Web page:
Gripes & Compliments About Public Schools

[deleted account] ( 19 moms have responded )

OK, so just for a change of pace and topic. What are the gripes and/or compliments you have about your local public school? I do realize that many of you do not have school age children. But, I am at a cross-roads in my career and just looking to hear parent point of views.

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Jess - posted on 03/11/2010

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In Australia, our public primary schools... Prep to grade 7 do better academically than private schools.. This is despite the private schools actually getting more government funding than the public ones... go figure !



High school is a different story though in terms of academic achievement. I think my daughter will go to a public primary school and private high school.

[deleted account]

Oh, in the 2002-2003 school year I was at a different middle school and we were labeled underperforming. Again, my name on teh line since I was Reading Department chair. We worked our asses off that year and changed our school a complete 360! The following school year we outscored every other school in the district, just becasue we, as a staff, had a complete attitude adjustment toward high quality teaching. For that, I am very proud!

[deleted account]

Here is the irony-both of the closing schools are NOT failing. They are highly performing schools, but both a victim of the failing economy. The reasons the 2 schools are closing is due to gross under-capacity and empty classrooms throughout the entire district. My area has been struck with a ton of foreclosures and families left & right moving away from the area. One of the closing elementary has a 627 student capactity, and only 380ish are enrolled. My middle school has a 760 student capacity and only 525ish are enrolled. So that is the fiscal resposnbilitiy of the school board: how do we save money but retain high quality educators? Yes, there are several teachers in my district who I personally don't care for in regard to teaching high standards and they should not be retained. But the ultimate decision lies with the administration. At least my district doesn' have it as bad as what else I am seeing in the news around the country, and I am so very fortunate to have a backup job. The sad thing for me is that being employed in the school district gives me such a sense of community, and I will miss that community connection.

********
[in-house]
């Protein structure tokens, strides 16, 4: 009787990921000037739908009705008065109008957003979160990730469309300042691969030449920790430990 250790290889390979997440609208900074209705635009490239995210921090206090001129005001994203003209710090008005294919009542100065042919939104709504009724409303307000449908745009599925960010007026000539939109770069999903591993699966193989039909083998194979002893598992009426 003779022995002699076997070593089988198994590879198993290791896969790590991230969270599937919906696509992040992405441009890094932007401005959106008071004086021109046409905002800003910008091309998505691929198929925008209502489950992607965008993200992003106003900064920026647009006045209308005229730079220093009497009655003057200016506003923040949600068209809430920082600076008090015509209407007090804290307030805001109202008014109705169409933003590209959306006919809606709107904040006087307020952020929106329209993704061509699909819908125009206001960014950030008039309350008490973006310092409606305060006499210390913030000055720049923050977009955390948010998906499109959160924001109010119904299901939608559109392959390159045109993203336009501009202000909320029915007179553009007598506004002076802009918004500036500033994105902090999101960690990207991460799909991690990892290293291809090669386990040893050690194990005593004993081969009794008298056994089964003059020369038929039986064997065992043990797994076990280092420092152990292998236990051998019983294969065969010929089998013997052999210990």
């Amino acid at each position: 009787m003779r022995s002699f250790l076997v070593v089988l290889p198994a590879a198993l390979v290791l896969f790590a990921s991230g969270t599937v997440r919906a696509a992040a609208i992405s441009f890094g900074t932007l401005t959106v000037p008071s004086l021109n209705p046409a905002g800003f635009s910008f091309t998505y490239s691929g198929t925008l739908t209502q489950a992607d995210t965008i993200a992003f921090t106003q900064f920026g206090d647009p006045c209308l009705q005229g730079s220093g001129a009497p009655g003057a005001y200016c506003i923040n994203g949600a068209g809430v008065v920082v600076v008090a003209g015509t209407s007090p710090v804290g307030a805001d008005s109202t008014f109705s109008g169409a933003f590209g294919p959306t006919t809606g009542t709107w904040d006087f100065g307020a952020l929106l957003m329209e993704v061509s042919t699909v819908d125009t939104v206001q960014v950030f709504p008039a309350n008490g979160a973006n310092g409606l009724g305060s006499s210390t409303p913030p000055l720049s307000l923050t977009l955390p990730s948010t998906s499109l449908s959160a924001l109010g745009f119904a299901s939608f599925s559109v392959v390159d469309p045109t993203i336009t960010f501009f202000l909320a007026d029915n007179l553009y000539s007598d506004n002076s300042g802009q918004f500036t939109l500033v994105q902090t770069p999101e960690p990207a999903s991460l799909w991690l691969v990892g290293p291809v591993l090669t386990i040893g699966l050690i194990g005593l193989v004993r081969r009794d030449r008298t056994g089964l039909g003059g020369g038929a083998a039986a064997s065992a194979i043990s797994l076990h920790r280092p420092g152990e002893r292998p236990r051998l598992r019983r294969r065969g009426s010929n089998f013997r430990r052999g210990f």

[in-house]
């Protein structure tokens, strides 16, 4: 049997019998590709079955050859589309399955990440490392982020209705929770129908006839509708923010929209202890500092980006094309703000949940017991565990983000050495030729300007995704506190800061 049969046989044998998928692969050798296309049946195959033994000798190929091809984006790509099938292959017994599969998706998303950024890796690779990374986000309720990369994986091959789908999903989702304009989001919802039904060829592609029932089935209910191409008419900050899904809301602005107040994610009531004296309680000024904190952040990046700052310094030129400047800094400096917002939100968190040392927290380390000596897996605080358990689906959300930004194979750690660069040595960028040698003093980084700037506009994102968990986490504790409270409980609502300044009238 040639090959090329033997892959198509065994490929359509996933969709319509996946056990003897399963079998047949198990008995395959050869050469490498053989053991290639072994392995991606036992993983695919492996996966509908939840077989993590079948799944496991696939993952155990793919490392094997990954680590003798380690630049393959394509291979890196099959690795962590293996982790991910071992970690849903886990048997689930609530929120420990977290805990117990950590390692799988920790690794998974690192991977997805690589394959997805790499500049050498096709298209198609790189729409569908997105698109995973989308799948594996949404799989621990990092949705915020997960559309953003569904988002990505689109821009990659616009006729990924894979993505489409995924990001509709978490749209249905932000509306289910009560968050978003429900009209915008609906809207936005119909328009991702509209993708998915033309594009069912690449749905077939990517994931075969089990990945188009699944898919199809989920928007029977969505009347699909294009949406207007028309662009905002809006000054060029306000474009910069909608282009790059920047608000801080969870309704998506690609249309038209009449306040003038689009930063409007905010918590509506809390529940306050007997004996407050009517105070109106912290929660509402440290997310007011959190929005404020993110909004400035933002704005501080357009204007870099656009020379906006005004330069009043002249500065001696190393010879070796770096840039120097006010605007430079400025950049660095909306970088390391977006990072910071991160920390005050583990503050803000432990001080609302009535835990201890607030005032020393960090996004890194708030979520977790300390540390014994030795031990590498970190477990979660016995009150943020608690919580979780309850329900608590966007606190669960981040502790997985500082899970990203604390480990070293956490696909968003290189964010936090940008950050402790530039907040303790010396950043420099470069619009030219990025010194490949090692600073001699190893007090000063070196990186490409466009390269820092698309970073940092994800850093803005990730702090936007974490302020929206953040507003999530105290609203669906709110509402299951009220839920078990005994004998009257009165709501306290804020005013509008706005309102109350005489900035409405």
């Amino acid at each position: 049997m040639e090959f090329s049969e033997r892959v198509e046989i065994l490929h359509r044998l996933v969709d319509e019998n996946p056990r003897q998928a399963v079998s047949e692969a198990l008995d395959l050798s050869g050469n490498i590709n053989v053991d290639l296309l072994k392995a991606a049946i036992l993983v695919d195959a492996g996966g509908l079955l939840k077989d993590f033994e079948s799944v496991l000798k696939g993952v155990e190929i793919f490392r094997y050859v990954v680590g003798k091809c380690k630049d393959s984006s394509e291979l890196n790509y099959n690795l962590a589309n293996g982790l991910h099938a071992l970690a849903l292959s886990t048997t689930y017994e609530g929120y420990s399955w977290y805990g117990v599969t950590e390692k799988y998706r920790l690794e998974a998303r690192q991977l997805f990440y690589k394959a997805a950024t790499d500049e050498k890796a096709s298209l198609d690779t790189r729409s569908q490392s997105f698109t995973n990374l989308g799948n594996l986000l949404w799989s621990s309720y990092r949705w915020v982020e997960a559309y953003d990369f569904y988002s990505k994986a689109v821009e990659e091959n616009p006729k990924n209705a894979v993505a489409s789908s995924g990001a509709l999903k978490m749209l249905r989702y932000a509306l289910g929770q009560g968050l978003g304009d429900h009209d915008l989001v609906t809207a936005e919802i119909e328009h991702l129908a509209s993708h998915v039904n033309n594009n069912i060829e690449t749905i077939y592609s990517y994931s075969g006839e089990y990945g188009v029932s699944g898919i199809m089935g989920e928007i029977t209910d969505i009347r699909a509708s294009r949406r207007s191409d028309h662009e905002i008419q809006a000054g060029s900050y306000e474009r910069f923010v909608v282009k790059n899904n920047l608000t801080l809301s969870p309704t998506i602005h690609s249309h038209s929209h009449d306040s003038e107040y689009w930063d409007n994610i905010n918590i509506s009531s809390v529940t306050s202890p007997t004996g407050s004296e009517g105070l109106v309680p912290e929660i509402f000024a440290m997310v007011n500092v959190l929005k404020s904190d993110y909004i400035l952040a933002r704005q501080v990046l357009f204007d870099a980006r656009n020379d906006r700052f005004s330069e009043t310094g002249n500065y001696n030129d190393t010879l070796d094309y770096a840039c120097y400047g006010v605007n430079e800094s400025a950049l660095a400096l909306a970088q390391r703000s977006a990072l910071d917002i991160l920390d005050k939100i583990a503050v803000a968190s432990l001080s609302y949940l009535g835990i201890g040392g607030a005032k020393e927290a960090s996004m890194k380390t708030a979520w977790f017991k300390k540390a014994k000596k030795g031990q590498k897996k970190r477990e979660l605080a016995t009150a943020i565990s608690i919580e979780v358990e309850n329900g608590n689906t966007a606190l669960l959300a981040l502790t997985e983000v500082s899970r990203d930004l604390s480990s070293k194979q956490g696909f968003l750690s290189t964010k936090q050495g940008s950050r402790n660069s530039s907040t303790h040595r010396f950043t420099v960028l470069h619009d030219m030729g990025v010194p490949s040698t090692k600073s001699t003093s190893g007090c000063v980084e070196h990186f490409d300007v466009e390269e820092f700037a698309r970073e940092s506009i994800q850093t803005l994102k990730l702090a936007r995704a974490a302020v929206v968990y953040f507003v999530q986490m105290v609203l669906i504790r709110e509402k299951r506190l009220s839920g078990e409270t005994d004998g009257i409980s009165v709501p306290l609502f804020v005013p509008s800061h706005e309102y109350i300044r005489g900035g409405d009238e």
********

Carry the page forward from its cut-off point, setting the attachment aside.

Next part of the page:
[deleted account]

Schools fail for many reasons. Sometimes, yes, bad teachers are part of the blame. But more often than not, there are many more factors that play into it.

Administration has a huge role. In the best school I taught at, the principal would pop into the classrooms unannounced to observe, come to all curriculum and technology training and help teachers solve problems within their classrooms. One example, I was having a hard time catching on to the writing curriculum my school used and the principal arranged for me to go to a workshop on the curriculum (and I got paid to go!).

By contrast, the failing school where I student taught, I wouldn't see the principal for weeks sometimes. There was no support. During one of the weeks where I was in charge of the class, a fight broke out, I wrote up the students, who were then sent back to the classroom because the principal had more important things to do than deal with a "little classroom fight." I was told to deal with it on my own. The school was a revolving door for teachers because no one wanted to teach in that environment. In fact, a retired teacher with dementia was hired to replace a teacher that quit mid-October. No joke. Poor woman couldn't remember the kids' names, the schedule and I'm not sure how the kids got taught. I would send one of my students to remind her when it was lunch time. But she was hired so there would be a warm body in that classroom.

Another factor that plays into it is parental involvement. If parents didn't have help and support from their parents when they were kids, chances are their kids won't get support from them either. At the failing school I sat in on parent/teacher conferences (as a student teacher). I was discussing with a parent that her son was struggling with his reading. She said, "Well do you think if I bought him a book and we read it together that would help him?" I was speechless. I wanted to scream, "YES! And do that NOW with your younger kids and don't wait until they are behind!" But she honestly didn't know any better. She was one of the few parents that actually showed up for the conference. Many parents just don't care. So the students fall behind, despite the teachers' best efforts.

Yes, there are bad teachers out there. But in a failing school, more than just a few bad teachers are to blame.

Kelly - posted on 03/10/2010

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Thank you for your answer Sharon. I have never really been involved in anything like this. I am assuming that they chose to close the two most under-performing schools? (This is what would make sense to me) I'm not saying you are a bad teacher, but these things happen. If you look at it from the outside, (like I am) wouldn't you say logically that teachers from those schools (assuming they had the lowest rating) had more to fear than the teachers from the other schools? It sucks that even more people are going to lose their jobs in this time and economy. It seems you are one of the lucky ones that already have a backup job offer, which shows you are a great teacher. I can't really question your obviously strong feelings about sending your son to school in a district that gave you a pink slip. I do know people however, that teach in one district and send their kids to another, or sometimes to private school. Maybe being that it is kindergarten, it won't be such a big deal since he is young enough not to be really attached to friends.